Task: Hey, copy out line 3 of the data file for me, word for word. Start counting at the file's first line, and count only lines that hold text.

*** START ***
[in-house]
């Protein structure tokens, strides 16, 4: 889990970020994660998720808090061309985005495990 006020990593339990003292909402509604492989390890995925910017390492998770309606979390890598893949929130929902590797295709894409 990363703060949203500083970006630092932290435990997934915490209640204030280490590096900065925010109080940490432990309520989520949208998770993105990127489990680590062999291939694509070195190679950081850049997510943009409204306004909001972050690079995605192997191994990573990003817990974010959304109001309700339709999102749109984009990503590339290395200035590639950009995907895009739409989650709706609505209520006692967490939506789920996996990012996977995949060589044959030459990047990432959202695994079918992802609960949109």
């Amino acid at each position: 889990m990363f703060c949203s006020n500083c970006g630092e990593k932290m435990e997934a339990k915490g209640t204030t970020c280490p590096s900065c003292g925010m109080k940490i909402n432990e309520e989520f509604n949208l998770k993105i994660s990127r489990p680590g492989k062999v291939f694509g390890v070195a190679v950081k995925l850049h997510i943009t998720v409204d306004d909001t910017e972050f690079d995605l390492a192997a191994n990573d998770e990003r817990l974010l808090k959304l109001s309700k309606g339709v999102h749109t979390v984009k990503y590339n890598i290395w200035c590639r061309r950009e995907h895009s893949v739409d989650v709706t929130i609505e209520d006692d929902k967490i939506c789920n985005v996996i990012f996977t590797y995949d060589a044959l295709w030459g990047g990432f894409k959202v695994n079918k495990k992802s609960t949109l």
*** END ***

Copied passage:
């Amino acid at each position: 889990m990363f703060c949203s006020n500083c970006g630092e990593k932290m435990e997934a339990k915490g209640t204030t970020c280490p590096s900065c003292g925010m109080k940490i909402n432990e309520e989520f509604n949208l998770k993105i994660s990127r489990p680590g492989k062999v291939f694509g390890v070195a190679v950081k995925l850049h997510i943009t998720v409204d306004d909001t910017e972050f690079d995605l390492a192997a191994n990573d998770e990003r817990l974010l808090k959304l109001s309700k309606g339709v999102h749109t979390v984009k990503y590339n890598i290395w200035c590639r061309r950009e995907h895009s893949v739409d989650v709706t929130i609505e209520d006692d929902k967490i939506c789920n985005v996996i990012f996977t590797y995949d060589a044959l295709w030459g990047g990432f894409k959202v695994n079918k495990k992802s609960t949109l």